It is of interest to compare the expression and regulation of CFTR with AQP-9. Principal cells express AQP-9 in the initial segment and cauda regions, while CFTR is expressed in the corpus and cauda regions. Clear cells express AQP-9 in the cauda region, while CFTR is expressed in the corpus and cauda regions. Thus, region-specific differences exist for these 2 proteins. AQP-9 expression in principal cells of the initial segment and clear cells of the cauda region was substantially reduced after efferent duct ligation and orchidectomy. As its expression was not restored to control levels by testosterone replacement, it was concluded that AQP-9 expression was regulated by a lumicrine testicular factor (Badran and Hermo, 2002). However, in the case of AQP-9 regulation, no accumulation of AQP-9-reactive vesicles was observed in the cytoplasm. Furthermore, no changes to the expression of AQP-9 were noted in the case of the principal cells of the caput, corpus, or cauda regions after either treatment (Badran and Hermo, 2002). Thus, differences clearly exist in the regulation of CFTR and AQP-9 expression in the principal and clear cells of the epididymis.

It has been documented that multiple regulatory pathways control the secretion of electrolytes and water transport across the epididymal epithelium, such as neurotransmitters, prostaglandins, bradykinins, and other peptide hormones (Wong et al, 1999). Prostaglandins (PGE2) synthesized in basal cells diffuse out and act on prostaglandin receptors on the basolateral membrane of the principal cells. This causes an increase in intracellular cAMP through receptor-G protein-coupled adenylate cyclase, which then activates CFTR, resulting in the secretion of anions and water (Wong et al, 2002). The present study further suggests that in vivo, a lumicrine factor derived from the testis regulates the targeting and binding of CFTR- Golgi—derived vesicles with the apical plasma membrane and that, in its absence, such vesicles are maintained and accumulate in the cytoplasm. The nature of this regulatory factor (or factors) needs to be examined in future studies.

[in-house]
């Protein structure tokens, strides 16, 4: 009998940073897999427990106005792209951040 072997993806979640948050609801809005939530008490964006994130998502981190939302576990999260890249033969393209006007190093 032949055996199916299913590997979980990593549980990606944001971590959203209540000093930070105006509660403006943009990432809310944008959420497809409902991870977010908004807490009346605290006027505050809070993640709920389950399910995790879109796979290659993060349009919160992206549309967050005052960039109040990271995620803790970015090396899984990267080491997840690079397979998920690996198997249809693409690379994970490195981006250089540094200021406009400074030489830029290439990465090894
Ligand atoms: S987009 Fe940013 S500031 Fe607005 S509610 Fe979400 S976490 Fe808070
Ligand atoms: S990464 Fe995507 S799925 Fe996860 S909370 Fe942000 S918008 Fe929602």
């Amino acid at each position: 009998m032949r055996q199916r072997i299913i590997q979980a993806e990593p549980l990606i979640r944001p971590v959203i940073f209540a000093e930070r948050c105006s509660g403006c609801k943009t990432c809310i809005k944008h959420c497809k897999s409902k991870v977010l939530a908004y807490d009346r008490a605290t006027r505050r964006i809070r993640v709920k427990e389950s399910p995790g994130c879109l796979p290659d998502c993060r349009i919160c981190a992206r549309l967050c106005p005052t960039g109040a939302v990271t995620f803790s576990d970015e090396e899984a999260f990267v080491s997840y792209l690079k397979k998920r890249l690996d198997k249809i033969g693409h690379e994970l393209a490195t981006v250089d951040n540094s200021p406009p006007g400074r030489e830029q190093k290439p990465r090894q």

In summary, the present data show that, in the epididymis, CFTR is distributed in a cell- and region-specific manner and that, although its synthesis is not under the control of testicular factors, its targeting to the apical plasma membrane of the principal cells is regulated by a testicular luminal factor.

References

  1. Top of page
  2. Abstract
  3. Materials and Methods
  4. Results
  5. Discussion
  6. References
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Footnotes
  1. Supported by a grant from the Canadian Institute of Health and Research.